“The day after January’s pay day will be the most shocking day for many South Africans. This will be the day that money comes in and goes straight out, and for many we expect they will find themselves left short with no money for living through February. I am extremely concerned that consumers with high levels of debt are headed towards serious cash flow shortages in 2016.”
28 November 2012
July 12, 2007
By Tonny Mafu
Johannesburg – People hoping to get out of the debt trap with the help of counsellors appointed by the National Credit Regulator (NCR) should prepare themselves for a long wait.
The regulator has managed to register only 70 debt counsellors, well below its target of 300.
South Africa has at least 300 000 heavily indebted people, according to official statistics.
About 80 000 default judgments are recorded each month. Independent studies suggest that the ratio of debt to disposable income could be higher than 100 percent, compared with the official 76 percent.
Under the National Credit Act, which came into effect last month, individuals battling to make repayments on their debt will be able to get guidance on how to restructure their payments.
This requires the services of a debt counsellor, who will provide budget advice and mediate with lenders on behalf of the consumer.
Pansy Tlakula, the chairman of the NCR, said a shortage of debt counsellors would undermine one of the main objectives of the new credit law: assistance for consumers who were failing to service their debt payments.
The regulator faces serious hurdles in enforcing the new law and handling the onslaught of complaints from consumers.
While the consumer awareness element has been well tackled, other issues are key to the success of the legislation and building public confidence in the new law.
Tlakula said the heart of the debt counselling issue was the levying of fees.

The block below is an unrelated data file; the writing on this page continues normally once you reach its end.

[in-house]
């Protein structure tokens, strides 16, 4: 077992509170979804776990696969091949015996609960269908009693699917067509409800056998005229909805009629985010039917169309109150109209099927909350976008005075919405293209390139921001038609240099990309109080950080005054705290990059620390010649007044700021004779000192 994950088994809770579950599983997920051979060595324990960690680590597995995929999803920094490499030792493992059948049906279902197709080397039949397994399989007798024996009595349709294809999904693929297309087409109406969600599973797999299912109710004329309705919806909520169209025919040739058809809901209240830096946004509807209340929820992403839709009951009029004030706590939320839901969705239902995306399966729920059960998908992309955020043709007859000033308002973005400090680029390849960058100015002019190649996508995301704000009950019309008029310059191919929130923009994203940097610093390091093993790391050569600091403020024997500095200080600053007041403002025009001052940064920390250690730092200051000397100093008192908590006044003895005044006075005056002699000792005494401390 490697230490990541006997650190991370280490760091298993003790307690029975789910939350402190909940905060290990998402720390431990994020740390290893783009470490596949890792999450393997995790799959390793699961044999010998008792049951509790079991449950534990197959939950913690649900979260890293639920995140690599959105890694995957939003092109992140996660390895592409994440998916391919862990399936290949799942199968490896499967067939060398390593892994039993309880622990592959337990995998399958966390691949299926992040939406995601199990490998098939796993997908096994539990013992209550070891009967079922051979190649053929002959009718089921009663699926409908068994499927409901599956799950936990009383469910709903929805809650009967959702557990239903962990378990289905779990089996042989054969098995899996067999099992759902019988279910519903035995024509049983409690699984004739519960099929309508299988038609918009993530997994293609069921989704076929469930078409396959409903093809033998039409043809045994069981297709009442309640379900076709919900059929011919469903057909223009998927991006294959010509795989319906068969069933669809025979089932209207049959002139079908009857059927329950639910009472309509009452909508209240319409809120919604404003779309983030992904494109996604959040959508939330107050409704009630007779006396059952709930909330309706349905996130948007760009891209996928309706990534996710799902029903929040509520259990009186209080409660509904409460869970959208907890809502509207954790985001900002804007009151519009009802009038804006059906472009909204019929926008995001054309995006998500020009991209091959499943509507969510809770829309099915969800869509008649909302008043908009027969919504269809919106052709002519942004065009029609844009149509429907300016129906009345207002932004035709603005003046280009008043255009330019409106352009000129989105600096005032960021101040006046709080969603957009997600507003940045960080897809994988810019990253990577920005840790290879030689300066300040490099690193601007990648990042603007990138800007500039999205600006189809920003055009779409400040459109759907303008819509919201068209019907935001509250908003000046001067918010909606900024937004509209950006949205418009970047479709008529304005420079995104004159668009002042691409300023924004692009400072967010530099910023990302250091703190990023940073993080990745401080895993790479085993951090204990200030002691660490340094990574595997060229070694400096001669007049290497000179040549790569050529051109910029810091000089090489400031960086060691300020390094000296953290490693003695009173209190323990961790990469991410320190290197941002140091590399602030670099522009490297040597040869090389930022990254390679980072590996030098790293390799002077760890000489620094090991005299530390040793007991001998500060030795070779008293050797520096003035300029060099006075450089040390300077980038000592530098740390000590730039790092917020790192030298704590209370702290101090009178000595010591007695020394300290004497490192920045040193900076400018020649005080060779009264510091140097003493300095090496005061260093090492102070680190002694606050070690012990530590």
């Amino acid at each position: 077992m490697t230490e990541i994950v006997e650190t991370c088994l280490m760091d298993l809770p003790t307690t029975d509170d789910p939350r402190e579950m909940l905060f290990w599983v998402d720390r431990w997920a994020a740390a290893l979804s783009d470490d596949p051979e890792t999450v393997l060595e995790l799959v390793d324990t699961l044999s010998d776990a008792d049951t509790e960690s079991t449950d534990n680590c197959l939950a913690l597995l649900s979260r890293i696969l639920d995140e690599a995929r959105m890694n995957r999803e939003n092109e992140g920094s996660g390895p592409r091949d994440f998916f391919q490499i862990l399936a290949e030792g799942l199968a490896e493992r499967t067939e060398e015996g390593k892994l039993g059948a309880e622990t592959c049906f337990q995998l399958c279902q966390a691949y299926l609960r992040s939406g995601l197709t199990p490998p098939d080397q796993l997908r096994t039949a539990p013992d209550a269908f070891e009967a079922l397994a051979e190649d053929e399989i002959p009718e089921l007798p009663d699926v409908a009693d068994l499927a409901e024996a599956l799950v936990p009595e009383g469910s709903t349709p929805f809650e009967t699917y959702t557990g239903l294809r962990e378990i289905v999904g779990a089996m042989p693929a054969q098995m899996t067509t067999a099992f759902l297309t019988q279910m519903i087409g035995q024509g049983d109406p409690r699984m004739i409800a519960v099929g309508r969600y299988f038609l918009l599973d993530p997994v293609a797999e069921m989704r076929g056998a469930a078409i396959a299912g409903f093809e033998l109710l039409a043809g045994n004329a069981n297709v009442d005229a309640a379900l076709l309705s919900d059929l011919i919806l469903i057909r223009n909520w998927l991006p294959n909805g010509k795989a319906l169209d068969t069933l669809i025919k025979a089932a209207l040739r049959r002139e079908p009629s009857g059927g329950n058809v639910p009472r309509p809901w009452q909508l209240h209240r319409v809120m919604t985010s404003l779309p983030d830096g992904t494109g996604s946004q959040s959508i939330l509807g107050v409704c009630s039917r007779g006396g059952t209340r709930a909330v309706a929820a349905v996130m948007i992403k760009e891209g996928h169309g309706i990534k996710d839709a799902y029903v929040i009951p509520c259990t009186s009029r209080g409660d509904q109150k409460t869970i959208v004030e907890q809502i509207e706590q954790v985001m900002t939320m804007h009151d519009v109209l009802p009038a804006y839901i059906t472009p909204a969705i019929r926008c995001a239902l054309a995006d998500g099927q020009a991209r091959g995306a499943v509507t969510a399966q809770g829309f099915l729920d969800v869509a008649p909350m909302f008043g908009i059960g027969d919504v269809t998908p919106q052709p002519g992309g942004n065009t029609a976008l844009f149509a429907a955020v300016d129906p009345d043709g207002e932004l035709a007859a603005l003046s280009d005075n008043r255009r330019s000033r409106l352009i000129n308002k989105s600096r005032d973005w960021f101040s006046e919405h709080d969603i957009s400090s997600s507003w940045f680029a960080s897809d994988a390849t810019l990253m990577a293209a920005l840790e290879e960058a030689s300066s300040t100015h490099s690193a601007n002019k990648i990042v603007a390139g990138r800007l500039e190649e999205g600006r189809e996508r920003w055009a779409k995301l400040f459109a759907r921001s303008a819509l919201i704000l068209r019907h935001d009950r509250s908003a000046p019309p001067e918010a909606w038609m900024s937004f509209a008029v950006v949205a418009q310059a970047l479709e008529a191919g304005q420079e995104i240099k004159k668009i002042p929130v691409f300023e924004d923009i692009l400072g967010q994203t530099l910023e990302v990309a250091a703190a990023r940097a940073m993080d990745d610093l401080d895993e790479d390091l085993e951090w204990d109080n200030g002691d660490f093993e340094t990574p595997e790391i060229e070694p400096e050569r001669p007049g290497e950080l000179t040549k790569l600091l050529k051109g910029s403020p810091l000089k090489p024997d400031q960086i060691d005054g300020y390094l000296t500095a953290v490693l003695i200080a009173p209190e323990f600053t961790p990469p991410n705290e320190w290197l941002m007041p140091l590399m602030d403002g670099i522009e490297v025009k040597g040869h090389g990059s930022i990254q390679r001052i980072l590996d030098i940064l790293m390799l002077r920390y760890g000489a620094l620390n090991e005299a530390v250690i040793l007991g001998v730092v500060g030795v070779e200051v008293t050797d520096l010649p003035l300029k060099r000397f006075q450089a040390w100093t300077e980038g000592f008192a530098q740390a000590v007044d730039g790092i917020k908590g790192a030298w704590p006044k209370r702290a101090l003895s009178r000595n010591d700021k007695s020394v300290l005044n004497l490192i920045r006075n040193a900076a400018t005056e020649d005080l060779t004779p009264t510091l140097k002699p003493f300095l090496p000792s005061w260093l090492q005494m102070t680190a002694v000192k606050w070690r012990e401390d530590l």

The NCR chose to pay counsellors on a cost recovery basis, in which the fee levy could serve as remuneration for career debt counsellors. Tlakula added that the preliminary assessments showed that the poor response in the registration of debt counsellors might be a result of the fees, which could have been regarded as unattractive.
In May the regulator said debt counselling fees were expected to range between R500 and R1 200, depending on the time taken to review an indebted consumer’s affairs.
Research done by the regulator showed that it could take up to 13 hours to help review and reschedule debt for a consumer with between seven and 12 credit agreements.
To qualify as a debt counsellor, one should have matric, complete a counselling course approved by the NCR, and have two years of working experience in in the field of consumer protection, consumer advisory services, legal services, accounting or financial services, or education or training services.
Debt counsellors must have no criminal record.
But Bridget Godbeer of law firm Deneys Reitz said the registration requirements for debt counsellors fell short of the minimum standard that would have been expected.
The company said overindebted consumers might be uncomfortable with entrusting their debt rearrangement and financial wellbeing to “a relatively inexperienced minor with a matric certificate and two years’ work experience in one of the general fields”.
National Consumer Forum chairman Thami Bolani has shot down the levying of debt counselling fees.
Bolani said the fees would be expensive for low-income earners and might discourage them from getting help. He suggested a subsidy.
Tlakula said the regulator was at a “sensitive stage” in negotiations with the department of trade and industry on debt counselling fees.